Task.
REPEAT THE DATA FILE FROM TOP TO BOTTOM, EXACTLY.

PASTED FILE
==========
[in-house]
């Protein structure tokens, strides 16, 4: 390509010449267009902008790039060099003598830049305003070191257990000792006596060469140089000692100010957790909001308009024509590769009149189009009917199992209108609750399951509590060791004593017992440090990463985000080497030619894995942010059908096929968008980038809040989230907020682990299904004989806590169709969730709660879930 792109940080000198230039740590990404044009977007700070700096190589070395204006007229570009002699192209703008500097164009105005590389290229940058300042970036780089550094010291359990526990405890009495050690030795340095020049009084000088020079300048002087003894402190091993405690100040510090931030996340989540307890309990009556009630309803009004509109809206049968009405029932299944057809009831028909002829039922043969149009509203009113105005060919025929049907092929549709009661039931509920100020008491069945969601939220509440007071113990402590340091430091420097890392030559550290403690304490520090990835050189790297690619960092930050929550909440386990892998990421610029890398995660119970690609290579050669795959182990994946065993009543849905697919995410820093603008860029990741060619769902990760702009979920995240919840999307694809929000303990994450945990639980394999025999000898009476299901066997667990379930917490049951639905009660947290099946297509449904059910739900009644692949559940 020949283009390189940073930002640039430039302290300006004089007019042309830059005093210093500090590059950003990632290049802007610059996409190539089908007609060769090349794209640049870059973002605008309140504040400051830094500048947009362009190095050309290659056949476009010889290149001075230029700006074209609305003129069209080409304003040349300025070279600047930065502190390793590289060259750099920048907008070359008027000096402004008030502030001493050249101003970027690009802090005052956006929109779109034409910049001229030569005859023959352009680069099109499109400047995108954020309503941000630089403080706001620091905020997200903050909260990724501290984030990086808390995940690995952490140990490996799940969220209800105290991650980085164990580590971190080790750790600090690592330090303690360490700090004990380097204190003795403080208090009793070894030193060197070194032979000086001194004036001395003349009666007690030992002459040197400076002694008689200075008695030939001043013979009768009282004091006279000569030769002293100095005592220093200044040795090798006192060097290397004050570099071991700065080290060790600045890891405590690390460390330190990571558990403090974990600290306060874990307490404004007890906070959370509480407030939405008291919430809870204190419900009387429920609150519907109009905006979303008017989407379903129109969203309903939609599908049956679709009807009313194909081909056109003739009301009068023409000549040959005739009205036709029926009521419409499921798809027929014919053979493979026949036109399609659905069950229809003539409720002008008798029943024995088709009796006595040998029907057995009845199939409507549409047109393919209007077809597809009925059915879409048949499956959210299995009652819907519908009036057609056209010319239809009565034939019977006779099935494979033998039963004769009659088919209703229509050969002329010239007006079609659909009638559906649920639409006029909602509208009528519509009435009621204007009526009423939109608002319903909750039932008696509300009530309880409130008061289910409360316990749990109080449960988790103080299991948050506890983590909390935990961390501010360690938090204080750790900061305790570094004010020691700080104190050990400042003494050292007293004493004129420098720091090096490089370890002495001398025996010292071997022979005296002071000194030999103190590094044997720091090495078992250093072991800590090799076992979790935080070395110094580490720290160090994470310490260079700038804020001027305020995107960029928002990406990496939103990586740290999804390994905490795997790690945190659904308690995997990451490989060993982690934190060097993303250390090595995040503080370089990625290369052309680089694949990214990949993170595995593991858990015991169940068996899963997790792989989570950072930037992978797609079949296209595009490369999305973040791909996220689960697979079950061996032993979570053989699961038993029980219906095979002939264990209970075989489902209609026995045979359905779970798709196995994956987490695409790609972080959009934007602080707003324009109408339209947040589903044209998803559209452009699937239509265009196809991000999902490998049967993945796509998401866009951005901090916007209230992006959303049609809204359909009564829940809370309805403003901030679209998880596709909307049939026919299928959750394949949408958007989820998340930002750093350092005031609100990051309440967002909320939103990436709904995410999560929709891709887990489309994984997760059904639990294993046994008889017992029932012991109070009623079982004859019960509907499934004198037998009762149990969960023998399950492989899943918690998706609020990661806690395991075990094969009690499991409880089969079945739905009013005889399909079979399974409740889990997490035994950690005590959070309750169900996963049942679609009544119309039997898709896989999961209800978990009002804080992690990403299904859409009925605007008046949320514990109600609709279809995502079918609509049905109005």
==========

[in-house]
């Protein structure tokens, strides 16, 4: 390509010449267009902008790039060099003598830049305003070191257990000792006596060469140089000692100010957790909001308009024509590769009149189009009917199992209108609750399951509590060791004593017992440090990463985000080497030619894995942010059908096929968008980038809040989230907020682990299904004989806590169709969730709660879930 792109940080000198230039740590990404044009977007700070700096190589070395204006007229570009002699192209703008500097164009105005590389290229940058300042970036780089550094010291359990526990405890009495050690030795340095020049009084000088020079300048002087003894402190091993405690100040510090931030996340989540307890309990009556009630309803009004509109809206049968009405029932299944057809009831028909002829039922043969149009509203009113105005060919025929049907092929549709009661039931509920100020008491069945969601939220509440007071113990402590340091430091420097890392030559550290403690304490520090990835050189790297690619960092930050929550909440386990892998990421610029890398995660119970690609290579050669795959182990994946065993009543849905697919995410820093603008860029990741060619769902990760702009979920995240919840999307694809929000303990994450945990639980394999025999000898009476299901066997667990379930917490049951639905009660947290099946297509449904059910739900009644692949559940 020949283009390189940073930002640039430039302290300006004089007019042309830059005093210093500090590059950003990632290049802007610059996409190539089908007609060769090349794209640049870059973002605008309140504040400051830094500048947009362009190095050309290659056949476009010889290149001075230029700006074209609305003129069209080409304003040349300025070279600047930065502190390793590289060259750099920048907008070359008027000096402004008030502030001493050249101003970027690009802090005052956006929109779109034409910049001229030569005859023959352009680069099109499109400047995108954020309503941000630089403080706001620091905020997200903050909260990724501290984030990086808390995940690995952490140990490996799940969220209800105290991650980085164990580590971190080790750790600090690592330090303690360490700090004990380097204190003795403080208090009793070894030193060197070194032979000086001194004036001395003349009666007690030992002459040197400076002694008689200075008695030939001043013979009768009282004091006279000569030769002293100095005592220093200044040795090798006192060097290397004050570099071991700065080290060790600045890891405590690390460390330190990571558990403090974990600290306060874990307490404004007890906070959370509480407030939405008291919430809870204190419900009387429920609150519907109009905006979303008017989407379903129109969203309903939609599908049956679709009807009313194909081909056109003739009301009068023409000549040959005739009205036709029926009521419409499921798809027929014919053979493979026949036109399609659905069950229809003539409720002008008798029943024995088709009796006595040998029907057995009845199939409507549409047109393919209007077809597809009925059915879409048949499956959210299995009652819907519908009036057609056209010319239809009565034939019977006779099935494979033998039963004769009659088919209703229509050969002329010239007006079609659909009638559906649920639409006029909602509208009528519509009435009621204007009526009423939109608002319903909750039932008696509300009530309880409130008061289910409360316990749990109080449960988790103080299991948050506890983590909390935990961390501010360690938090204080750790900061305790570094004010020691700080104190050990400042003494050292007293004493004129420098720091090096490089370890002495001398025996010292071997022979005296002071000194030999103190590094044997720091090495078992250093072991800590090799076992979790935080070395110094580490720290160090994470310490260079700038804020001027305020995107960029928002990406990496939103990586740290999804390994905490795997790690945190659904308690995997990451490989060993982690934190060097993303250390090595995040503080370089990625290369052309680089694949990214990949993170595995593991858990015991169940068996899963997790792989989570950072930037992978797609079949296209595009490369999305973040791909996220689960697979079950061996032993979570053989699961038993029980219906095979002939264990209970075989489902209609026995045979359905779970798709196995994956987490695409790609972080959009934007602080707003324009109408339209947040589903044209998803559209452009699937239509265009196809991000999902490998049967993945796509998401866009951005901090916007209230992006959303049609809204359909009564829940809370309805403003901030679209998880596709909307049939026919299928959750394949949408958007989820998340930002750093350092005031609100990051309440967002909320939103990436709904995410999560929709891709887990489309994984997760059904639990294993046994008889017992029932012991109070009623079982004859019960509907499934004198037998009762149990969960023998399950492989899943918690998706609020990661806690395991075990094969009690499991409880089969079945739905009013005889399909079979399974409740889990997490035994950690005590959070309750169900996963049942679609009544119309039997898709896989999961209800978990009002804080992690990403299904859409009925605007008046949320514990109600609709279809995502079918609509049905109005």